Thank you to Mikalah Gordon for having our founder Torri Shack on “The Morning Beat” radio show on 97.1 HD-2. She was there to talk about Tangible Movement as well as Suicide Prevention and Awareness Month. Its important to keep talking about matters related to Mental Illness, Suicideand Addiction. We as a collective need to bring as much consciousness as possible to these issues in order to help end the stigma and encourage individuals to seek help.
100% Accurate. Most people who suffer from any major depressive disorder or anxiety wear “a mask” in public. Never assume someone is OK because they “look Happy.” Be kind ... you never know what battlefront someone is on behind their smile. If you know someone personally who suffers from mental illness yet they seem “fine” it’s ok to ask how are they really doing behind the smile. Pic via @drums.and.comics
September 10th is World Suicide Prevention Day.
-Thank you to all of the individuals and organizations who dedicate their time to spreading awareness.
-Lets take some time today to remember the ones we have lost to suicide.
-Lets make a pledge to bring more awareness to suicide and mental illness in general.
-We can start by recognizing that people don’t “commit” suicide rather they die by suicide…. just like someone dies of a disease.
-We need to start by changing little things like the verbiage we use to address and change the stigma surrounding death by suicide.
I am 54 years old with a family history of depression. I began taking anti-depressants in my late 20's. They worked and still do. In the beginning, every couple of years I would stop taking the medication and think to myself...I can do this, I do not need the medication. I was always back on the medication within a couple of months. I have come to accept that depression is a mental illness and something I can’t help or tackle on my own. My husband supported me and helped me through my ups and downs.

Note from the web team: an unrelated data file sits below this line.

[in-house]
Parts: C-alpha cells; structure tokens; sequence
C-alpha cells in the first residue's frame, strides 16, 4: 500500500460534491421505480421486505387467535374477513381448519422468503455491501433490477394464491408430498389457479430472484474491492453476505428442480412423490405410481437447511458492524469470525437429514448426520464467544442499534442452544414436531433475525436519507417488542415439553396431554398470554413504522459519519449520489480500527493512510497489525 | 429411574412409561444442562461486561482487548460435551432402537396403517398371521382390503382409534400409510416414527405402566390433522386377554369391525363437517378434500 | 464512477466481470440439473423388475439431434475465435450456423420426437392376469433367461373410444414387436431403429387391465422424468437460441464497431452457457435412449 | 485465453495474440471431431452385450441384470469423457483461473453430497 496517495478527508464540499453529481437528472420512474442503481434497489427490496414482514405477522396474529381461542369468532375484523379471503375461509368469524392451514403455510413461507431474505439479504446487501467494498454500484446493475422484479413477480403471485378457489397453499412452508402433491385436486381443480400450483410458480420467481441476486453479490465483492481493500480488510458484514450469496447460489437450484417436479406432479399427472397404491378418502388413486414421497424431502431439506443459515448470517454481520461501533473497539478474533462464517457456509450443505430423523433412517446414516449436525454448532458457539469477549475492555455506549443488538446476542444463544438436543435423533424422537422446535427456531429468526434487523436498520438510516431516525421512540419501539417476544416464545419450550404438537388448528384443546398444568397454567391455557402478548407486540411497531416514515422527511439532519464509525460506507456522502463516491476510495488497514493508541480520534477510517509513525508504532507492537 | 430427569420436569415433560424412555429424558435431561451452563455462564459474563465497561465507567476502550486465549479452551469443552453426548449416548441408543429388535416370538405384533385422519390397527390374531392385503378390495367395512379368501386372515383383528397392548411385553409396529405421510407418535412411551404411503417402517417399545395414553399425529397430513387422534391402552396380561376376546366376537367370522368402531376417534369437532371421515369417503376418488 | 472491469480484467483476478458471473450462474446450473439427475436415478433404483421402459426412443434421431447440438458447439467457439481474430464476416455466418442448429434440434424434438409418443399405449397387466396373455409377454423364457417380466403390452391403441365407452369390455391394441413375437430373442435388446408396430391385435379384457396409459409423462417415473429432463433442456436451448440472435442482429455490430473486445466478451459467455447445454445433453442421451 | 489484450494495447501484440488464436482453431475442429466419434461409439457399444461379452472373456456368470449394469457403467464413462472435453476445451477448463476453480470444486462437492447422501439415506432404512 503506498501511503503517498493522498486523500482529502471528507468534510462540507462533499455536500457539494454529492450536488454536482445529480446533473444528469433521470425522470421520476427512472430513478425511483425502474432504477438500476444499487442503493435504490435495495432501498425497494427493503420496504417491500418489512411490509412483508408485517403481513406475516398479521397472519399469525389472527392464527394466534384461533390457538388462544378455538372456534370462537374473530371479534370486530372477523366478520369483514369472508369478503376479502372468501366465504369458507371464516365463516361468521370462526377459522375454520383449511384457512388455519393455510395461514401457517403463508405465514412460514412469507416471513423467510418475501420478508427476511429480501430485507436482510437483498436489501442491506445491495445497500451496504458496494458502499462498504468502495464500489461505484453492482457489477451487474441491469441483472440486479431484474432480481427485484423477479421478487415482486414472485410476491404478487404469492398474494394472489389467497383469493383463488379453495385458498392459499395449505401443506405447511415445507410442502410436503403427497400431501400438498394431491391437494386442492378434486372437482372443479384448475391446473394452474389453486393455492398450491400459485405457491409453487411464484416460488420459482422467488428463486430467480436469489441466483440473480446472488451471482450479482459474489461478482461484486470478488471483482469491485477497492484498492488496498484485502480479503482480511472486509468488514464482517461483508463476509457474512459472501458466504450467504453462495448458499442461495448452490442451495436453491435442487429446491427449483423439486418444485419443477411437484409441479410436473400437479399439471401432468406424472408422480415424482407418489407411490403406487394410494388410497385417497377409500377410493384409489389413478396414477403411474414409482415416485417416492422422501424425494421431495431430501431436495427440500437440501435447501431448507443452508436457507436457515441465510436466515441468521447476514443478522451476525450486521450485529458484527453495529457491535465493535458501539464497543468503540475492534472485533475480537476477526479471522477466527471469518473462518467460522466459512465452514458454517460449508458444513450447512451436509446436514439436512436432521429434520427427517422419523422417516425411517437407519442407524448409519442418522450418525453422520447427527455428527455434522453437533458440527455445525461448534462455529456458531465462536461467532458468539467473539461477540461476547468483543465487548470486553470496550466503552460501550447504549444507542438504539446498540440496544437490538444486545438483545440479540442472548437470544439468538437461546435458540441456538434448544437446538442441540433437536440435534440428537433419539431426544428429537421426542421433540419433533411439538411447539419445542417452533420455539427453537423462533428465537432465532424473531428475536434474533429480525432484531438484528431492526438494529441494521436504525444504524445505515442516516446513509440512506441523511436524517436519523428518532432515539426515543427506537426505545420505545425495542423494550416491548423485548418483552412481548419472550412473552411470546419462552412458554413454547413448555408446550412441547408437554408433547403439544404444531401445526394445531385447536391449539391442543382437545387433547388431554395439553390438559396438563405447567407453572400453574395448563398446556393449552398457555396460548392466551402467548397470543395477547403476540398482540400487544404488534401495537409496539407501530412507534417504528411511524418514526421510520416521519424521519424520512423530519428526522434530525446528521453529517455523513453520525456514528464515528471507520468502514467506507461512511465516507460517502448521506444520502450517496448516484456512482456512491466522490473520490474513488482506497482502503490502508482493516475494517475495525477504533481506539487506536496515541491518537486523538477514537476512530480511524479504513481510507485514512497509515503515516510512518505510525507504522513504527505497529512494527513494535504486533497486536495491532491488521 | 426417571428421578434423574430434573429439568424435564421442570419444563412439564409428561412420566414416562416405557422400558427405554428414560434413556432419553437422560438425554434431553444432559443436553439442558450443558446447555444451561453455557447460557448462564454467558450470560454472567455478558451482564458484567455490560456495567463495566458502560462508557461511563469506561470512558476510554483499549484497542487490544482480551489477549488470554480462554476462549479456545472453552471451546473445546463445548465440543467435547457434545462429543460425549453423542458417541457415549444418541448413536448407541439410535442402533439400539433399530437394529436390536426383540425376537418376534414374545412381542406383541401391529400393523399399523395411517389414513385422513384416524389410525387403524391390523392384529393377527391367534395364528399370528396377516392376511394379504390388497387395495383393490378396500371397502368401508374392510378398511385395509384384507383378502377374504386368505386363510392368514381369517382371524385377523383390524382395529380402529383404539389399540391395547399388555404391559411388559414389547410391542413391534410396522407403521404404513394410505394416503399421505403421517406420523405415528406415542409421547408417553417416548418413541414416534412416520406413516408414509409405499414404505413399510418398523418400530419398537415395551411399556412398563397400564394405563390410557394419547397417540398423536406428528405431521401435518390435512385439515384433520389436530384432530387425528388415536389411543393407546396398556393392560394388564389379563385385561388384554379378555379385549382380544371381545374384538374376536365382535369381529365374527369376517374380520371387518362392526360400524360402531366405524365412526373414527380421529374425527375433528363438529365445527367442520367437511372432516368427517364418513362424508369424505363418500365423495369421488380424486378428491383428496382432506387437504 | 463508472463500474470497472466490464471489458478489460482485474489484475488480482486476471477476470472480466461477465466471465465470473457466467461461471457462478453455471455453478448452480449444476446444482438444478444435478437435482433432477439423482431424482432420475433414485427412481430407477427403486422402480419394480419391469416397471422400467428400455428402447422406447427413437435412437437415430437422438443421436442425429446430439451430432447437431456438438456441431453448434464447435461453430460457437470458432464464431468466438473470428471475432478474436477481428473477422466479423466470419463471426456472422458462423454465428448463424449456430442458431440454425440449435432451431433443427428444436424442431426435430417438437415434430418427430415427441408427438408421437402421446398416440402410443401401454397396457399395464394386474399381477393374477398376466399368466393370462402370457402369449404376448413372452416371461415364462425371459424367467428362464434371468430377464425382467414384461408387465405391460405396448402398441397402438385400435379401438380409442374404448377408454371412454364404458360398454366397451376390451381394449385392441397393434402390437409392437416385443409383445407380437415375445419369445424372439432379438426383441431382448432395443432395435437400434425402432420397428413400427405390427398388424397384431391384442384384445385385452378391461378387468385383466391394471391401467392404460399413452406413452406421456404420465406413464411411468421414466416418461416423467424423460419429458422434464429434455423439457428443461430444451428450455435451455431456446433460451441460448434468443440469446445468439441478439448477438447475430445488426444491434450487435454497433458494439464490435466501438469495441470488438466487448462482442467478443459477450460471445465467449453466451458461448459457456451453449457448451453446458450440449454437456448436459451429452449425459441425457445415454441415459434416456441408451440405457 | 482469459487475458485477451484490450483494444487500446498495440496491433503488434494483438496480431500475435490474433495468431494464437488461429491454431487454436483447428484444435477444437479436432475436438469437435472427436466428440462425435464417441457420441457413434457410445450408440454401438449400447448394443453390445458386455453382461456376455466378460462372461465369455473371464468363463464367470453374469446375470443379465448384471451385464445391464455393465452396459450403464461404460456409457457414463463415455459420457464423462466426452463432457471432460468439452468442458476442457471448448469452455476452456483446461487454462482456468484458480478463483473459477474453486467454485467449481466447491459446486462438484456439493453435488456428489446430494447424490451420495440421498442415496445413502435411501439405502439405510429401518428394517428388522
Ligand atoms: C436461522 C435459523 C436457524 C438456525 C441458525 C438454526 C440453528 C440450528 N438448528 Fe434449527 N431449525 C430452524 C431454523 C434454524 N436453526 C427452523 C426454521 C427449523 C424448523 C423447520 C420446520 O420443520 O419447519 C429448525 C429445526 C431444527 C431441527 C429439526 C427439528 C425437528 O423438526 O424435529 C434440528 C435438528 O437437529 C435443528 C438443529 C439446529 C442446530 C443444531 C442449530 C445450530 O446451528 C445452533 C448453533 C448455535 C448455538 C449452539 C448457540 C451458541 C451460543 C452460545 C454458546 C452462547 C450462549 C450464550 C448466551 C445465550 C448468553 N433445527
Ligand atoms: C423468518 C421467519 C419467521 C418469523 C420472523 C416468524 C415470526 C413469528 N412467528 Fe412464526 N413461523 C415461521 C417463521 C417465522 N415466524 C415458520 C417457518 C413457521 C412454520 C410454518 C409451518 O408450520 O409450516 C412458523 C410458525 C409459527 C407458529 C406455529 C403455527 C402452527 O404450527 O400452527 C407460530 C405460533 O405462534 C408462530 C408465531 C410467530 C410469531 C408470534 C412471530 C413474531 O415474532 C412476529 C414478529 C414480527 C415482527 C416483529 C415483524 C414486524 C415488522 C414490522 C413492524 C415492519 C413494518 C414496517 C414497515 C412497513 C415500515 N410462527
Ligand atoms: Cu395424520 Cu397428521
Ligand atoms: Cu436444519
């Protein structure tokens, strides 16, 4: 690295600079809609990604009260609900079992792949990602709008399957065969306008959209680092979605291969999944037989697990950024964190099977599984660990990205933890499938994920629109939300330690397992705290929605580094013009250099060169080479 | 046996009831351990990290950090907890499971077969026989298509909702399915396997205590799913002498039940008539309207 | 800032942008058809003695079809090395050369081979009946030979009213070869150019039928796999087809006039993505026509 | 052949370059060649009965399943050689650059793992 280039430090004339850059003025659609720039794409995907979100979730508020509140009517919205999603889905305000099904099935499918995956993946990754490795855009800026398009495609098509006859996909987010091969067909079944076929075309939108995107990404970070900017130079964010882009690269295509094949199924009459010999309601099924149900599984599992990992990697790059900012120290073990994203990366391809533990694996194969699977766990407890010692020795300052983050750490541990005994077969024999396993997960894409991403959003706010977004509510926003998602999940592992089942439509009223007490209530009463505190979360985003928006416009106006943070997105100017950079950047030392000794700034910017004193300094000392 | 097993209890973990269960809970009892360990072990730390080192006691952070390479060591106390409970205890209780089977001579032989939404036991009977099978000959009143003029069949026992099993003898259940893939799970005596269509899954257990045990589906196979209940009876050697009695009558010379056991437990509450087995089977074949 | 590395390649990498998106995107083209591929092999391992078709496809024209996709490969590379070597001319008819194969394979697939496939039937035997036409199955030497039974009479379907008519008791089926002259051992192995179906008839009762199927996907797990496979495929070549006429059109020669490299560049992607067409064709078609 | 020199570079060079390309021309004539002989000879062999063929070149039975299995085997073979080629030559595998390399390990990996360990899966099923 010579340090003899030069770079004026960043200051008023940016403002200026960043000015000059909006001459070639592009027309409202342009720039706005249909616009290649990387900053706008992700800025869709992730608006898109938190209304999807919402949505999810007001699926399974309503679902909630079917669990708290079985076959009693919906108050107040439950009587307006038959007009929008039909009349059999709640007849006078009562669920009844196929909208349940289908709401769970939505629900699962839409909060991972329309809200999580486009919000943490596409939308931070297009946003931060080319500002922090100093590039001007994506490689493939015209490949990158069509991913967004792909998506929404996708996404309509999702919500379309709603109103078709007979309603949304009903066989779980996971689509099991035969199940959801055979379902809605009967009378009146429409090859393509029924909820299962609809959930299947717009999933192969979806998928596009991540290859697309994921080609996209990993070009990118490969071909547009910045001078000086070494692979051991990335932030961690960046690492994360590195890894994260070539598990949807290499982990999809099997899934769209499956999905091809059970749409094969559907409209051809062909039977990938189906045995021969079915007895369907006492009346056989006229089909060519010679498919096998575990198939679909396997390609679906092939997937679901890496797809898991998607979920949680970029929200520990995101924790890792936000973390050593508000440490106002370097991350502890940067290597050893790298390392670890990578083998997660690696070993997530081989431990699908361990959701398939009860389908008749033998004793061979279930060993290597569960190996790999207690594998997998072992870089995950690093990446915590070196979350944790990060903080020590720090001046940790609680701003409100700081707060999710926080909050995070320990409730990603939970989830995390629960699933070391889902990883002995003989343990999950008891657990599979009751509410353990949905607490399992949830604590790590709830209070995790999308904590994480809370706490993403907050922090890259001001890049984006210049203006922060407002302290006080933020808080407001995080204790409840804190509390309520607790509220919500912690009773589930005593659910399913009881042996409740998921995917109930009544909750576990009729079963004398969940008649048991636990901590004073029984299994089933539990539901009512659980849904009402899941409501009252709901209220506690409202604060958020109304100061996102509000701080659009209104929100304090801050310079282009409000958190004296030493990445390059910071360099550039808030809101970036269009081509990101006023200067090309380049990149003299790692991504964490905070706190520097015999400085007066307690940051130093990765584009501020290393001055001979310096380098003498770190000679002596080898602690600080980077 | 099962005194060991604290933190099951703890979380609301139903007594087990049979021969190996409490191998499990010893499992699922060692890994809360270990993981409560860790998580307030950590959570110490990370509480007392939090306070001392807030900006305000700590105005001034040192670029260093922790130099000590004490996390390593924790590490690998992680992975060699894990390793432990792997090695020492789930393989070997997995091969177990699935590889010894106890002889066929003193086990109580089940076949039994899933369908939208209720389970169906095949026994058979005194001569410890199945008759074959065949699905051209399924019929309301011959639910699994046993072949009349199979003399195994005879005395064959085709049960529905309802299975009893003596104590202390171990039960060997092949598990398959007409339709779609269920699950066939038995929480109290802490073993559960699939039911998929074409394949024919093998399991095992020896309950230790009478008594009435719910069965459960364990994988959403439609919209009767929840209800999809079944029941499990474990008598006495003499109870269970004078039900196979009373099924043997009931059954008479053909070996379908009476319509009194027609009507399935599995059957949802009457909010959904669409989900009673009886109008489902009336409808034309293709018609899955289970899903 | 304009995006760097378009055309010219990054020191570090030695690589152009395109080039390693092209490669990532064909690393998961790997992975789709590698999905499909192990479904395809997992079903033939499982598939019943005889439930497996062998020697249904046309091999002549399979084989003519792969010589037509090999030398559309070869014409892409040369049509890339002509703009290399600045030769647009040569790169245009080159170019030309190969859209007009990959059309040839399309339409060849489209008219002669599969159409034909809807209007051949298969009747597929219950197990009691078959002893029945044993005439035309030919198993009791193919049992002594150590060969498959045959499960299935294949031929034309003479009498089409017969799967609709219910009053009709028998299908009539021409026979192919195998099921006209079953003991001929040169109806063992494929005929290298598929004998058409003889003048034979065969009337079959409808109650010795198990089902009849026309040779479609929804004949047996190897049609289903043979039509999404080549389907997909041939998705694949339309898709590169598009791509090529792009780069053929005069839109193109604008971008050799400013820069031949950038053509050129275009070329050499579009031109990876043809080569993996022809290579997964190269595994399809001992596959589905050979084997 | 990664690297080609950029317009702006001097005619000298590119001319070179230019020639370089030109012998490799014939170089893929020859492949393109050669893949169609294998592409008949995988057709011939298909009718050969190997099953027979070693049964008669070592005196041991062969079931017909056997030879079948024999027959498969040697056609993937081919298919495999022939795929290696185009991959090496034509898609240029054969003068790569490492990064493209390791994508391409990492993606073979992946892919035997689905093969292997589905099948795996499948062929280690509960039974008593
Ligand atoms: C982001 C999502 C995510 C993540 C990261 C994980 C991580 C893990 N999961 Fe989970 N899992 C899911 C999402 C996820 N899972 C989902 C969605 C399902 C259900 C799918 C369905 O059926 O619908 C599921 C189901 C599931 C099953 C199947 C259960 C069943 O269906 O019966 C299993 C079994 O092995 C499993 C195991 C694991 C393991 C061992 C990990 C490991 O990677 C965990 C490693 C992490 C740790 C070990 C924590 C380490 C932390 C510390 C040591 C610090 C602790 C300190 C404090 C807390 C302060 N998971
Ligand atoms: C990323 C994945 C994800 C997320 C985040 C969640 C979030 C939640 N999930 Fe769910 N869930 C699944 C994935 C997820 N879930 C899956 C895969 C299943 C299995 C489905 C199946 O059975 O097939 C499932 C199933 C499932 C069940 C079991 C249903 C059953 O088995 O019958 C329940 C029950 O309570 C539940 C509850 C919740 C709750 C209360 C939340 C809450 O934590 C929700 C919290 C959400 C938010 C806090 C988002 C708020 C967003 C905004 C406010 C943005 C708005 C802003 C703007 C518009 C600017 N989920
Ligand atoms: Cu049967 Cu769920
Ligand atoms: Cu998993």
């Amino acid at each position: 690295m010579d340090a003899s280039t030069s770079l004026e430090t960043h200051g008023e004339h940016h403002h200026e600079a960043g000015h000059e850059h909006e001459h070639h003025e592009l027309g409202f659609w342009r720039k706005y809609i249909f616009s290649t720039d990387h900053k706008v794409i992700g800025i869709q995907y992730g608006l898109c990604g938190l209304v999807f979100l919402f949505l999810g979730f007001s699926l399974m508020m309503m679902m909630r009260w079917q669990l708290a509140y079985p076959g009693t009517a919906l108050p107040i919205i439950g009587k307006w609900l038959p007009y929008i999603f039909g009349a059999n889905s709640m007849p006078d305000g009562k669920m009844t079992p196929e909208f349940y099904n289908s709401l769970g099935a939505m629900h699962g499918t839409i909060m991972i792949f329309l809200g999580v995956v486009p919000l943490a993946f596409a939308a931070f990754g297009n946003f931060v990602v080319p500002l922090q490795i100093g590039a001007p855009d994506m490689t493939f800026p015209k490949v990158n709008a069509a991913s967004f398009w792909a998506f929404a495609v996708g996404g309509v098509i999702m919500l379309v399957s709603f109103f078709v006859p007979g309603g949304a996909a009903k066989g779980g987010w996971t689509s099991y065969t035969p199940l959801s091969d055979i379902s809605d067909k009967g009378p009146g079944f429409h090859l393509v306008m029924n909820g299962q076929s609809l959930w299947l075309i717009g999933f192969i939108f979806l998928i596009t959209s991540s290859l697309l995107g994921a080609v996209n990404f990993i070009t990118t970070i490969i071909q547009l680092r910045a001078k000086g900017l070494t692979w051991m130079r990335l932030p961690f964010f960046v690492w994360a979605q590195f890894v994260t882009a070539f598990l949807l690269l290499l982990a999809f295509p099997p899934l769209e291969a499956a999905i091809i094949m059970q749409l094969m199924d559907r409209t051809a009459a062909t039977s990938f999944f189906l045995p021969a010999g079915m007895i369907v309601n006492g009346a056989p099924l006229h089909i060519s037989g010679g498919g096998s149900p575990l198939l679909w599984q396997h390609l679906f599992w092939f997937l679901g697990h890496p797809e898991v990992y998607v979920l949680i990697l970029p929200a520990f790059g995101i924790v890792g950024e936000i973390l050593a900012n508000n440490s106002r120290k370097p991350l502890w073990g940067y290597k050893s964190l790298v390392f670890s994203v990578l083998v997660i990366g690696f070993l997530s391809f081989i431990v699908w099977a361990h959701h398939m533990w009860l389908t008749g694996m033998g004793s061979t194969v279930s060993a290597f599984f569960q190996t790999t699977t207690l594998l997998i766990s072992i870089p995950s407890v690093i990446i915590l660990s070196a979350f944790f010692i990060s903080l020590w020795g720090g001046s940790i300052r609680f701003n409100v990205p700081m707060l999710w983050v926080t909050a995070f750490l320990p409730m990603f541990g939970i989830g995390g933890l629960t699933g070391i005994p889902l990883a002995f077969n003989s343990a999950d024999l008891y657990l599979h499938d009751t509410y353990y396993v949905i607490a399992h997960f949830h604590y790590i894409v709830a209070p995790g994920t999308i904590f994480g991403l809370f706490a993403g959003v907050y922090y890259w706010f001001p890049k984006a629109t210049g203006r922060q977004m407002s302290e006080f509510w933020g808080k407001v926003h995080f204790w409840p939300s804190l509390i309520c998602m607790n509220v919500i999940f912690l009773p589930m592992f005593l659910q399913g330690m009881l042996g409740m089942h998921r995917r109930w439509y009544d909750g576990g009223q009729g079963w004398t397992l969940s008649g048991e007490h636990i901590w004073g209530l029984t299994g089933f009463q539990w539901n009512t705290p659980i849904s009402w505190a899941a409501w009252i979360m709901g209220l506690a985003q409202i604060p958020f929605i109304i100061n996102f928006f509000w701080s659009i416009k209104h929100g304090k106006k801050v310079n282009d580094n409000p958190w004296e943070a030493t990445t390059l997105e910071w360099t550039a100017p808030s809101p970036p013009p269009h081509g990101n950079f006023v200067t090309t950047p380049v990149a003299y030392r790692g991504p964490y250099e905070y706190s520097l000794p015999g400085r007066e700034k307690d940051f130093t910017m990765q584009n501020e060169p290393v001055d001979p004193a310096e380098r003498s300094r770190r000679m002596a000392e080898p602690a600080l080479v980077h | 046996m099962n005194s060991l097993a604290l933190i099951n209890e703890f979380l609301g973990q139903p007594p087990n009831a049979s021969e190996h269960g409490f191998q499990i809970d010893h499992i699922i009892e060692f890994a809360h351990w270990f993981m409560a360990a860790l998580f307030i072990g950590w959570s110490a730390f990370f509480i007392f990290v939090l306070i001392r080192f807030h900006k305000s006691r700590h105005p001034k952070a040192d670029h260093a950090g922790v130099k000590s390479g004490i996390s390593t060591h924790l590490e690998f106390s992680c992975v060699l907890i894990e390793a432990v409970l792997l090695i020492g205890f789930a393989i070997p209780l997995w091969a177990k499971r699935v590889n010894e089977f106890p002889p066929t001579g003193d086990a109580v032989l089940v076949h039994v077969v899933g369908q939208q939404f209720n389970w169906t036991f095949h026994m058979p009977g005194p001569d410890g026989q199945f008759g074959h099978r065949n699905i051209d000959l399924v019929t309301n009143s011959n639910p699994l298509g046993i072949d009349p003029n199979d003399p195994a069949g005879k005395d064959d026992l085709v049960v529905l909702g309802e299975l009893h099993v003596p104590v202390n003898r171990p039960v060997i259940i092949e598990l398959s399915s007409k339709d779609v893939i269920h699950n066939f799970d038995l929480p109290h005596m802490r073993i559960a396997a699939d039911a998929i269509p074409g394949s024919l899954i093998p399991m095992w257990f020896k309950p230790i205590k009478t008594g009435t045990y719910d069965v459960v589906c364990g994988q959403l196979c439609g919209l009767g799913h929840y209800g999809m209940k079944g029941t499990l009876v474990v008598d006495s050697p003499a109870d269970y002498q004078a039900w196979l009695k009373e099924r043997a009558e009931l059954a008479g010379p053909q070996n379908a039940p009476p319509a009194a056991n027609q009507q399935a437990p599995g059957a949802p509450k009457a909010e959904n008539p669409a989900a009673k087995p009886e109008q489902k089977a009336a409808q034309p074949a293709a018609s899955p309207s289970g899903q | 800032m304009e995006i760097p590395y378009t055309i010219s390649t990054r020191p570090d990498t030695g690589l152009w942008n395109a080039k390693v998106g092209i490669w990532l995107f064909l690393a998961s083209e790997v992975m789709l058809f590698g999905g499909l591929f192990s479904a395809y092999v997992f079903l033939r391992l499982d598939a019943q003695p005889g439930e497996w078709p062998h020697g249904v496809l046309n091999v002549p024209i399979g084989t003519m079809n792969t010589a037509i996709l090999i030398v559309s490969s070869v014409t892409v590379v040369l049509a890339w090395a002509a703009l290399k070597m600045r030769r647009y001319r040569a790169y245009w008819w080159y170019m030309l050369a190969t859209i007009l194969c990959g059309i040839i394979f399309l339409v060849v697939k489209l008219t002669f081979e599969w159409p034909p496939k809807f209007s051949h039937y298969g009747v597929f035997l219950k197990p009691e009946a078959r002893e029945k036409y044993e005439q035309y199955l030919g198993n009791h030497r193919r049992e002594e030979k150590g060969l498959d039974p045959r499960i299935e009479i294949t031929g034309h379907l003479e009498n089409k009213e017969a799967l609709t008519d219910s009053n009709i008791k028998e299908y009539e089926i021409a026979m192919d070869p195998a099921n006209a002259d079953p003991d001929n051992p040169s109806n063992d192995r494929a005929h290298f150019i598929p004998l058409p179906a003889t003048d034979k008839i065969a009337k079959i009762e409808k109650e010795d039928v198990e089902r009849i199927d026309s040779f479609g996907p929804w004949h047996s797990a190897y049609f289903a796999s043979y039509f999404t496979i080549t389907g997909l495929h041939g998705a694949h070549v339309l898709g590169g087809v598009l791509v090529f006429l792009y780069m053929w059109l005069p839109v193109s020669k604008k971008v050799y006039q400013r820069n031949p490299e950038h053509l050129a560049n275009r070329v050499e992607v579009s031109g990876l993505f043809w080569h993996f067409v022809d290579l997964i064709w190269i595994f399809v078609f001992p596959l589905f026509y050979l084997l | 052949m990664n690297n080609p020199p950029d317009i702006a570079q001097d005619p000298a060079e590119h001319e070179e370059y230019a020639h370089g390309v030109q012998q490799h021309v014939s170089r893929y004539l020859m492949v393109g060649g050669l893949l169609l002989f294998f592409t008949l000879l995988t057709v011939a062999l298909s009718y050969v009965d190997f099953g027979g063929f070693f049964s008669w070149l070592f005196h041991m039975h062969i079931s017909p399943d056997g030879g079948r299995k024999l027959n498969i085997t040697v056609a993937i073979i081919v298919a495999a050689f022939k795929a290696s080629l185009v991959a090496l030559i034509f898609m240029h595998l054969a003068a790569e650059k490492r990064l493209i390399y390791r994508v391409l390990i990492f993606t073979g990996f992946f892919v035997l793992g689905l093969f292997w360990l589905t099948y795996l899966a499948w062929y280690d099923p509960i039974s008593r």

About 5 years ago, I noticed my husband was not the same and was showing signs of depression. I talked to him about it, and having gone through it with me, I was surprised he was so dismissive about his own depression. He refused to acknowledge that he too was not suffering from depression. I believe his was brought on by his mother's Alzheimer's and Parkinson struggle and her ultimate death. When my husband was going for a routine doctor visit, I called the doctors office and told them I thought he was depressed and asked them to speak to my husband about it. They did and he was dismissive of them.
Three years ago, my husband committed suicide by hanging himself. Needless to say, the vision of him hanging in his underwear is a vision that is forever etched in my memory. It is also a vision that wakes me up in the middle of the night, still, in a cold sweat.
In addition to this memory, I have the memory of telling my son that his father was dead, committed suicide and watching a 26 year old man, still my baby, drop to his knees in the parking lot sobbing. This memory too also wakes me up some nights in a cold sweat.
I lost both of my parents during the past 5 years to illness/age, lost my husband to suicide and have seen my son experience something no 26 year old should have to experience.
Grieving is one thing, but to grieve the loss of someone you lost because of suicide is an entirely different process.
I struggle with the anxiety of worrying if something happens to me, my son will have no parents. To be honest this scares the shit out of me.
Writing this email has taken me 2 days but it has been cathartic in a sense.
If I can help one person, then it will be worth it.
"I shall pass through this world but once. Any good therefore that I can
do, or any kindness that I can show to any human being, let me do it now.
Let me not defer not neglect it, for I shall not pass this way again." - Unknown
September is Suicide Prevention and Awareness Month. Do you have a personal story dealing with suicide or the loss of someone who committed suicide? If so we would like to feature your story on our blog to help bring about awareness. Please send an e-mail to firstname.lastname@example.org or fell free to post on our comment section.
Jamel Myles died by suicide Thursday
His mother said he recently came out as gay and was bullied at school
(CNN) — A 9-year-old boy in Colorado took his life days after starting the fourth grade last week. He had recently come out as gay to his mother, who believes that bullying was a factor in his death, she told HLN's Mike Galanos on Tuesday.